Pakistan put the international community on notice as to its sincerity and seriousness in helping stabilise Afghanistan and securing the shared border.
Hence Pakistan’s announcement to selectively mine and fence its border succeeded in shaking up the international community to do more. Within a fortnight of the announcement the Canadian foreign minister visited Pakistan with the offer of better alternatives and technological assistance to help strengthen border controls. It was decided that a Canadian group of experts, having vast experience in managing the North American border, would make a presentation on some viable alternatives. The move had compelled some key Nato states to put their heads together seriously and come up with better viable alternatives.
Pakistan should draw on that as it explores more doable options. Perhaps it is time for Islamabad to send another similar loud and clear message to all the stakeholders in Afghanistan. That they must show more sensitivity to Pakistan’s national security as it expects from Pakistan which is already playing a very key and positive role in the intra-Afghan peace and reconciliation.
Given the scheduled withdrawal of the bulk of US-led Nato forces from Afghanistan by the end of 2014, border management remains a core issue for Pakistan that faces influx of up to three million more Afghan refugees. Pakistan is already hosting 3 million refugees and cannot afford the additional burden of as many more refugees in the aftermath of 2014. The fate of the Afghanistan-US Bilateral Security Agreement (BSA) that would allow up to 15,000 US troops to stay beyond 2014 also hangs in balance with President Karzai’s refusal to sign it before the Afghan elections next year. And if the intra-Afghan reconciliation is not pulled off in the run-up to the withdrawal of 2014 Nato forces and BSA fails to materialize, it is bound to have a negative bearing on Pakistan.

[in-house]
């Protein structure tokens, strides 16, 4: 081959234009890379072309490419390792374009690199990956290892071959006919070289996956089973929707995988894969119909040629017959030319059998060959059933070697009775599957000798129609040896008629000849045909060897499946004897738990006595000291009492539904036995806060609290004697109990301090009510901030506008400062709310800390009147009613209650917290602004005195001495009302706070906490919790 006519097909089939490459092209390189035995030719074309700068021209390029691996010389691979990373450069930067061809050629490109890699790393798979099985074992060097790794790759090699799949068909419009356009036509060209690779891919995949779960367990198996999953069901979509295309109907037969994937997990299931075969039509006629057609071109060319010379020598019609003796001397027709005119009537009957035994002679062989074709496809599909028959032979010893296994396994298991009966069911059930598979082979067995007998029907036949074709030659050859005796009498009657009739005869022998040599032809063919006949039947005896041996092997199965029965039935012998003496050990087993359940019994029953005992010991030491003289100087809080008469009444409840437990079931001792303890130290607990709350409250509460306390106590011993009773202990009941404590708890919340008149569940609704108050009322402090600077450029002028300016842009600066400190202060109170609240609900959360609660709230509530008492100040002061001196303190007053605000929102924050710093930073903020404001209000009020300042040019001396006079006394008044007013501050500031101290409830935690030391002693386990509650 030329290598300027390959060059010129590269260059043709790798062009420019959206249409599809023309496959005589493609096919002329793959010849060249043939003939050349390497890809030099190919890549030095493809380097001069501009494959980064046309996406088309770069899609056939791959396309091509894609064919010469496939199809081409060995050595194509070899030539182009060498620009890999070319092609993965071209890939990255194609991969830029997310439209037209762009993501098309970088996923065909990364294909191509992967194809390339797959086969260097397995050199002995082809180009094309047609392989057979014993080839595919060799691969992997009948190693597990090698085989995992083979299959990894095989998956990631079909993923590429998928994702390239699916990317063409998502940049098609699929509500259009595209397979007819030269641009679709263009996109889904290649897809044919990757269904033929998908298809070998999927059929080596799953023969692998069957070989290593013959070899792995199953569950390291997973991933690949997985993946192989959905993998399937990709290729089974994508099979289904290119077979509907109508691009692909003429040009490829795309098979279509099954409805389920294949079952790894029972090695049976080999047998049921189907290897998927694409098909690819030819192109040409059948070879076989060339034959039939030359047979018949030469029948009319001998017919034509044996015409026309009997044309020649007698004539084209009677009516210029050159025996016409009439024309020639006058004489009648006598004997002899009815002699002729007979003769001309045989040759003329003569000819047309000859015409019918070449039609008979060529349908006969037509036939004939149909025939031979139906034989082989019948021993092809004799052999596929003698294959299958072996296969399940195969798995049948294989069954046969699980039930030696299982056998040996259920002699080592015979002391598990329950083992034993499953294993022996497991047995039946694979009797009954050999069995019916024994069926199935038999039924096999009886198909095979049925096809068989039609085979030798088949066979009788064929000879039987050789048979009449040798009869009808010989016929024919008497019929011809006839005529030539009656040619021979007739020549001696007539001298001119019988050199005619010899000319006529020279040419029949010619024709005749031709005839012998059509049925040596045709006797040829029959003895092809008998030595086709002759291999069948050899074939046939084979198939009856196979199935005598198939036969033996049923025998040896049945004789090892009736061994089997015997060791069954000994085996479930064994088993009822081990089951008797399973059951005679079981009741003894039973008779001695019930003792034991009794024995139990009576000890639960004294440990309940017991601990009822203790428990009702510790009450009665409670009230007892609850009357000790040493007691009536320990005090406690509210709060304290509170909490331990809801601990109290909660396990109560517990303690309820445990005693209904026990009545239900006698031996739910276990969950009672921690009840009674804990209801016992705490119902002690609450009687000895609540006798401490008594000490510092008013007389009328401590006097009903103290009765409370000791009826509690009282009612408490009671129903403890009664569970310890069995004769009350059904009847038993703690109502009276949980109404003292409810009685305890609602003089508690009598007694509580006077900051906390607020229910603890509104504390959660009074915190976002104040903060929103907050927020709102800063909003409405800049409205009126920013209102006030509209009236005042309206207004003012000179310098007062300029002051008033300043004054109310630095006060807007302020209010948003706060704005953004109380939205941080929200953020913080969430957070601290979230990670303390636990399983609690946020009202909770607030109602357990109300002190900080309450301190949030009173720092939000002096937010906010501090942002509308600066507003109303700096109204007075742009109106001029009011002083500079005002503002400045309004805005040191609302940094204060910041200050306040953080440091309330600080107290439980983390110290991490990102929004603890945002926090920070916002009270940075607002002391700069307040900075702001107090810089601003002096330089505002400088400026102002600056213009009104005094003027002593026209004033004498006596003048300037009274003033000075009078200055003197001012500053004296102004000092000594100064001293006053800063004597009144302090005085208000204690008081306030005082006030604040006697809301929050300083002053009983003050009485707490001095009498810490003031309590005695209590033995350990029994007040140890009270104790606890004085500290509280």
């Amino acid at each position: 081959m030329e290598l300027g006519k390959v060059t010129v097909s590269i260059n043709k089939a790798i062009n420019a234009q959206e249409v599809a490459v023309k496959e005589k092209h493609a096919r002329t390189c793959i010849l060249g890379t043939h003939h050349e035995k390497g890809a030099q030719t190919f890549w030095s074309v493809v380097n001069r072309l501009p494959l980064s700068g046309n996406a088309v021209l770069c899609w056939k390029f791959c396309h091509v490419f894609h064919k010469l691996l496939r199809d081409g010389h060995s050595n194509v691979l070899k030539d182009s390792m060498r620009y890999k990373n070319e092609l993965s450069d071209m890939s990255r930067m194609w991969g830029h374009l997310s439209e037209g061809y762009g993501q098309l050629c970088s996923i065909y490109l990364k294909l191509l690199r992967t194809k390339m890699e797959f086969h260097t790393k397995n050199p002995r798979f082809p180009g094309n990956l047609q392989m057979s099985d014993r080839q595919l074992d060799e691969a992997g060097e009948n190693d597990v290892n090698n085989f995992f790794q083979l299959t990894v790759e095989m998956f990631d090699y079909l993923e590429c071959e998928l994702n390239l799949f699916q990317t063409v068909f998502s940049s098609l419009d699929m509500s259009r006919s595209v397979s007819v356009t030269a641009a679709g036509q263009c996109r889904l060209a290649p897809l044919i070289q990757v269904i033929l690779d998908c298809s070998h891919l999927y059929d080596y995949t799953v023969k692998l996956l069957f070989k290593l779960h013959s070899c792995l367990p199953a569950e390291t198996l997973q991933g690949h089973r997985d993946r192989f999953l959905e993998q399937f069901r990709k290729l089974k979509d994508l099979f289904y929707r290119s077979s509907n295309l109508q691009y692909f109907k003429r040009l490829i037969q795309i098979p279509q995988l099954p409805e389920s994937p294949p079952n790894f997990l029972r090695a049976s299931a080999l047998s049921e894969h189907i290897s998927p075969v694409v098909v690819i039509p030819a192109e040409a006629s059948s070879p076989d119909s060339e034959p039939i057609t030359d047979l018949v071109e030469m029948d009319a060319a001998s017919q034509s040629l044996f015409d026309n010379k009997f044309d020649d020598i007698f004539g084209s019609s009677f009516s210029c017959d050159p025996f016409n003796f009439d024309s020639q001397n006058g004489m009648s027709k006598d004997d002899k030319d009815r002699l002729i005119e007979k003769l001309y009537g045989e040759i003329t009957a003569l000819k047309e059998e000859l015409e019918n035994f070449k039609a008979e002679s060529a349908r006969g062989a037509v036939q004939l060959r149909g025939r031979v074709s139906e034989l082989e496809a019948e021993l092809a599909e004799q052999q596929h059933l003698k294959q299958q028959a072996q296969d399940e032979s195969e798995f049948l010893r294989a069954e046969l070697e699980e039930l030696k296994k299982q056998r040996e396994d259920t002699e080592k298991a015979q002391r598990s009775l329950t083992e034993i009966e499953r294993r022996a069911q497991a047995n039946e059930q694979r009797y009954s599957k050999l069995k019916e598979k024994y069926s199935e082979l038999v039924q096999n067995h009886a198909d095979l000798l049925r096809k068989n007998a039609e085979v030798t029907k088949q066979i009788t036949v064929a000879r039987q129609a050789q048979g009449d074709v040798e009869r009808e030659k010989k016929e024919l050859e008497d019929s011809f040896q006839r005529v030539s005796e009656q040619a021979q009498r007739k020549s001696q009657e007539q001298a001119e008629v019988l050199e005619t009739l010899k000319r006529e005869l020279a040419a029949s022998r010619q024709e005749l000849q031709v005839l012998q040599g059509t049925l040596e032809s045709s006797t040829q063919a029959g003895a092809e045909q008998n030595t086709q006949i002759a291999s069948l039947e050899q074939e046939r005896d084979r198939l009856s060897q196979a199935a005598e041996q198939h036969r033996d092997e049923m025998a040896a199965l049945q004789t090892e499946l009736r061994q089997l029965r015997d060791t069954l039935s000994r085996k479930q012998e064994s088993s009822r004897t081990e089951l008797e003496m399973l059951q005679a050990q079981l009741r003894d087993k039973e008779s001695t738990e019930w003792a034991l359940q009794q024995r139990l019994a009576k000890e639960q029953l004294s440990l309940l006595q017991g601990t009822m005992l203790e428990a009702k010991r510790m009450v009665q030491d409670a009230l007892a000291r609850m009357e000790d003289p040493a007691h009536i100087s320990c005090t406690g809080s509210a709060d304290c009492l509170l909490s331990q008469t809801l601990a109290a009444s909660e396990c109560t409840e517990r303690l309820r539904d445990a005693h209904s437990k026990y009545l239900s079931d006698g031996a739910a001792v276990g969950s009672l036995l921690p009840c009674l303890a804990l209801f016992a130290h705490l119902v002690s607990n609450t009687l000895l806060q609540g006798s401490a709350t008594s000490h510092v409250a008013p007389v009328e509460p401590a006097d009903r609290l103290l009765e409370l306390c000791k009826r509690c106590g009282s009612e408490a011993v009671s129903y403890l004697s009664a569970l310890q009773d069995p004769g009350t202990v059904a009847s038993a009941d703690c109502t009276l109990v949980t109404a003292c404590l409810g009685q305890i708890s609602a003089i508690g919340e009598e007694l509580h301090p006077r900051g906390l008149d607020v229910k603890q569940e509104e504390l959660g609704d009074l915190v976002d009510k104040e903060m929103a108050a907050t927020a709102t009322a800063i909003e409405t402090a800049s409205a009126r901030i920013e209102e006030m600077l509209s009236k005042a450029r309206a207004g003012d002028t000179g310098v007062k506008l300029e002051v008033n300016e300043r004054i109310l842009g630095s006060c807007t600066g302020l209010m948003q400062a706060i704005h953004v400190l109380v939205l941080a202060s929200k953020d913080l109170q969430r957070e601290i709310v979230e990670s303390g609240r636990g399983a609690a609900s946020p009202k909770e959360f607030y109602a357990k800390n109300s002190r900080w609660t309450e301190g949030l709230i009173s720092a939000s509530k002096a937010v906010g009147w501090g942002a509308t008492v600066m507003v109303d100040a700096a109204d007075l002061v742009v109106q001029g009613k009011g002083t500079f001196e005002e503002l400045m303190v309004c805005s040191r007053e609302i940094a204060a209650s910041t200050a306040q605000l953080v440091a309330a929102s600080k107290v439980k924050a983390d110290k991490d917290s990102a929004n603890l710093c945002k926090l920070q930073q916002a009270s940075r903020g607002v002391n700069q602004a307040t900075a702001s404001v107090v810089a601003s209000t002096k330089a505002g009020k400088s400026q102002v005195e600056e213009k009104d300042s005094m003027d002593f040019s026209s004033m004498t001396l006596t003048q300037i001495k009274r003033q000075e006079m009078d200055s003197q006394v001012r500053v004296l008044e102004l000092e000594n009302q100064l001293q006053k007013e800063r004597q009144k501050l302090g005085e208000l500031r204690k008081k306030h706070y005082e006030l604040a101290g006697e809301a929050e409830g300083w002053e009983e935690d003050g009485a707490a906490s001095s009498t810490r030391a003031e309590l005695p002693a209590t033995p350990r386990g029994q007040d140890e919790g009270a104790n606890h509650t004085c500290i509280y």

Apparently, Prime Minister Nawaz Sharif had specifically raised the issue of border management in his meetings with the top Afghan leadership during his visit to Kabul last month. During his hour-long one-on-one meeting with President Karzai this issue figured prominently and the latter agreed to cooperate in this regard. A proposal made by Pakistan to set up a border commission to strengthen border monitoring and controls is currently under consideration. Its emphasis is on border management command and on capacity building of law-enforcement agencies for effective monitoring. Institutionalising border management by ensuring documented travel and legal entries are considered key to solving this issue.
Pakistan and Afghanistan share the common objective of enhancing border controls, primarily to curb militant activity, which require collaboration for effective management. Kabul should no long drag its feet on this key issue and be open to Islamabad’s specific proposals when they discuss this issue at the interior-secretaries level later this month.
The way forward on the challenging border issue is constructive engagement at all levels – bilateral, regional and multilateral – to explore measures to curb all illegal activity and to ensure no sanctuaries of militants and terrorists are allowed on either side. “The cost of managing a border is less, not managing it is more,” is how a senior diplomat put it so aptly.
Institutionalising a border management command is in the interest of Pakistan as well as Afghanistan given complaints both sides have had about militant crossings. Both stand to gain from it as a more stable border would yield political, security and economic dividends.